“My dear madam,” he replied, “this invitation is particularly gratifying, because it is what I have been hoping to receive; and you may be very certain that I shall avail myself of it as soon as possible.”
They were all astonished; and Mr. Bennet, who could by no means wish for so speedy a return, immediately said:
“But is there not danger of Lady Catherine's disapprobation here, my good sir? You had better neglect your relations than run the risk of offending your patroness.”
“My dear sir,” replied Mr. Collins,” I am particularly obliged to you for this friendly caution, and you may depend upon my not taking so material a step without her ladyship's concurrence.”
“You cannot be too much upon your guard. Risk anything rather than her displeasure; and if you find it likely to be raised by your coming to us again, which I should think exceedingly probable, stay quietly at home, and be satisfied that we shall take no offence.”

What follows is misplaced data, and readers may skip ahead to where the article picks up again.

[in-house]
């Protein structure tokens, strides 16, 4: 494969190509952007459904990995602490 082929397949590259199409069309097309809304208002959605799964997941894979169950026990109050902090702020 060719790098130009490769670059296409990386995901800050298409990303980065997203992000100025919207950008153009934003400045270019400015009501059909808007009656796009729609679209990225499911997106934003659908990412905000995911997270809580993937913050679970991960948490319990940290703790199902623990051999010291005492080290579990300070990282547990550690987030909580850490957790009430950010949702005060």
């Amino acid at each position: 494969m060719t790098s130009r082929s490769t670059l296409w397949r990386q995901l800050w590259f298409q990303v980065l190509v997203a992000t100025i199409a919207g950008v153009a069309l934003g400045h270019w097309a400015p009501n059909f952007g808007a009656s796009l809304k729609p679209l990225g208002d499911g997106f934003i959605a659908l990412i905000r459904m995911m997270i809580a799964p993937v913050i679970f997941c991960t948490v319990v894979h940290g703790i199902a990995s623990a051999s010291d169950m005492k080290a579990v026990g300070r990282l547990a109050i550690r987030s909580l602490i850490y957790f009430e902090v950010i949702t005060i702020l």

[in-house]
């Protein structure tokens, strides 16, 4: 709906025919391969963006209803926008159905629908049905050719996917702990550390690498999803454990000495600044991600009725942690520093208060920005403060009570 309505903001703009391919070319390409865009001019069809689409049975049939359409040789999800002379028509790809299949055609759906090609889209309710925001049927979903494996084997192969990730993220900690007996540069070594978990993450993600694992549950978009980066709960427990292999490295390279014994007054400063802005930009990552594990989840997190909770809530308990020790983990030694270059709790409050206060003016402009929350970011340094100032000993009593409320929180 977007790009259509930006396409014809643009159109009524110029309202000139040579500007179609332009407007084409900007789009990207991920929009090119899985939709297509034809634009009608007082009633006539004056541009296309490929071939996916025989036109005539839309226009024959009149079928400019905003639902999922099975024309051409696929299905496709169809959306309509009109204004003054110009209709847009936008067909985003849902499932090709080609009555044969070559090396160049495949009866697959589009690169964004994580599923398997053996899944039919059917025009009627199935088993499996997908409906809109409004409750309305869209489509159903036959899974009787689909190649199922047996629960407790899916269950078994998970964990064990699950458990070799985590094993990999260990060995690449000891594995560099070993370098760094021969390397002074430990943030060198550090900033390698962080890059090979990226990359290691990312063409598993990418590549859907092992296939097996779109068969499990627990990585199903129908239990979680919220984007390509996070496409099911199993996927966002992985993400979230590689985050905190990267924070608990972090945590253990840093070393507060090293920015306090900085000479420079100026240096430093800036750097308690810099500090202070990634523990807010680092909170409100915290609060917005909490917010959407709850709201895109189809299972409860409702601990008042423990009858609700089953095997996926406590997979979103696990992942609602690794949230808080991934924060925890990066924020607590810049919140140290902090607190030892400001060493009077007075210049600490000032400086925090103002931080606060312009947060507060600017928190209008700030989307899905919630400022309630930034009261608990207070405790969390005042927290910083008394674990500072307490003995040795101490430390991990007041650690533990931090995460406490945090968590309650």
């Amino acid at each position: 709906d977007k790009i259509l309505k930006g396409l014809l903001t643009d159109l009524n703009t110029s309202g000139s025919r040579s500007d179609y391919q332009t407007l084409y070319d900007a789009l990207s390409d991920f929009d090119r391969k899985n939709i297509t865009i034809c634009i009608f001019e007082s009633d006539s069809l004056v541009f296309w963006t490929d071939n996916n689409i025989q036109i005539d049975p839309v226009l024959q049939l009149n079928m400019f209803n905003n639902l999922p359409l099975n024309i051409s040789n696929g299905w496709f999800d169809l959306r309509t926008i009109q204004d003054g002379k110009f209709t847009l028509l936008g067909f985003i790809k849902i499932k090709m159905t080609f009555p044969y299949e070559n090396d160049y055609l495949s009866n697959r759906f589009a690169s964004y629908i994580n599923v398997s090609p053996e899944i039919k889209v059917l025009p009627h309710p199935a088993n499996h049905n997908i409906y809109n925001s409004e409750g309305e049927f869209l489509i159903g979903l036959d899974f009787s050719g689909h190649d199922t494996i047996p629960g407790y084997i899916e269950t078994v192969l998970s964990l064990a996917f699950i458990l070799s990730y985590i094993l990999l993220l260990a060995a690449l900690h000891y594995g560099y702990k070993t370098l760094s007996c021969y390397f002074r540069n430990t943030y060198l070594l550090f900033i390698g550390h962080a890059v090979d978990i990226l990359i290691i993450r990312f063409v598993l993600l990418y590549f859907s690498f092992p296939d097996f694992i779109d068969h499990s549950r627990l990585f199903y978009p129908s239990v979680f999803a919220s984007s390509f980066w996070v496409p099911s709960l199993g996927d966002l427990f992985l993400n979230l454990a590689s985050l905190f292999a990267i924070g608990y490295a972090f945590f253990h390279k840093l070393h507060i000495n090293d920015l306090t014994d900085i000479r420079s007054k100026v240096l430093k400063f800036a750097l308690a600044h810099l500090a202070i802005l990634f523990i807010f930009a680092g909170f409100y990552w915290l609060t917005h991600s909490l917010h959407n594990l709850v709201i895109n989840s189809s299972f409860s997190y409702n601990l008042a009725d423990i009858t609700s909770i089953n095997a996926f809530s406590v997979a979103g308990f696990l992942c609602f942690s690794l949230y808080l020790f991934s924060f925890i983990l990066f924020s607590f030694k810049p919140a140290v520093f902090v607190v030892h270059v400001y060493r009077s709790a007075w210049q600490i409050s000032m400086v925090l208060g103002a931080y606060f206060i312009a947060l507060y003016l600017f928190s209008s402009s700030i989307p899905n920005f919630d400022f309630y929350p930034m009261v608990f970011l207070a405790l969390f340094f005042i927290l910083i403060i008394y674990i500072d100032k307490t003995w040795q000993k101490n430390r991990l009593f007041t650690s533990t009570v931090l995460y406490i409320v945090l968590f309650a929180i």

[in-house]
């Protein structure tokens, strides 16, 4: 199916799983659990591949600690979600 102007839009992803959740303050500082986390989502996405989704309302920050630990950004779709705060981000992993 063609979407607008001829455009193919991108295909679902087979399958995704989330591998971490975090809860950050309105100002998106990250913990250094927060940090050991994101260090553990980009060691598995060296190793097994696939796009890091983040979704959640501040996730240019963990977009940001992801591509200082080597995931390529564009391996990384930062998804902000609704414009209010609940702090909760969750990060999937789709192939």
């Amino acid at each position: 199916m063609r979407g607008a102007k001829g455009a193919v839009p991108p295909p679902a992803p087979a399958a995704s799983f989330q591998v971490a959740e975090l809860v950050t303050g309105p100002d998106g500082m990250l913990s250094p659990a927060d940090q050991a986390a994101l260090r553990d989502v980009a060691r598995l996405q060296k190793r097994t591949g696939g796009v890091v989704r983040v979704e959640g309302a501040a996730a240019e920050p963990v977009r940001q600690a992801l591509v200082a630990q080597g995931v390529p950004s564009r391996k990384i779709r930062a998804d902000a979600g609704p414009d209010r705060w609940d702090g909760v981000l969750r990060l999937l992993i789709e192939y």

“Believe me, my dear sir, my gratitude is warmly excited by such affectionate attention; and depend upon it, you will speedily receive from me a letter of thanks for this as well as for every other mark of your regard during my stay in Hertfordshire. As for my fair cousins, though my absence may not be long enough to render it necessary, I shall now take the liberty of wishing them health and happiness, not excepting my cousin Elizabeth.”
With proper civilities, the ladies then withdrew; all of them equally surprised to find that he meditated a quick return. Mrs. Bennet wished to understand by it that he thought of paying his addresses to one of her younger girls, and Mary might have been prevailed on to accept him. She rated his abilities much higher than any of the others; there was a solidity in his reflections which often struck her; and though by no means so clever as herself, she thought that, if encouraged to read and improve himself by such an example as hers, he might become a very agreeable companion. But on the following morning every hope of this kind was done away. Miss Lucas called soon after breakfast, and in a private conference with Elizabeth related the event of the day before.
The possibility of Mr. Collins' fancying herself in love with her friend had once occurred to Elizabeth within the last day or two; but that Charlotte could encourage him seemed almost as far from possibility as that she could encourage him herself; and her astonishment was consequently so great as to overcome at first the bounds of decorum, and she could not help crying out: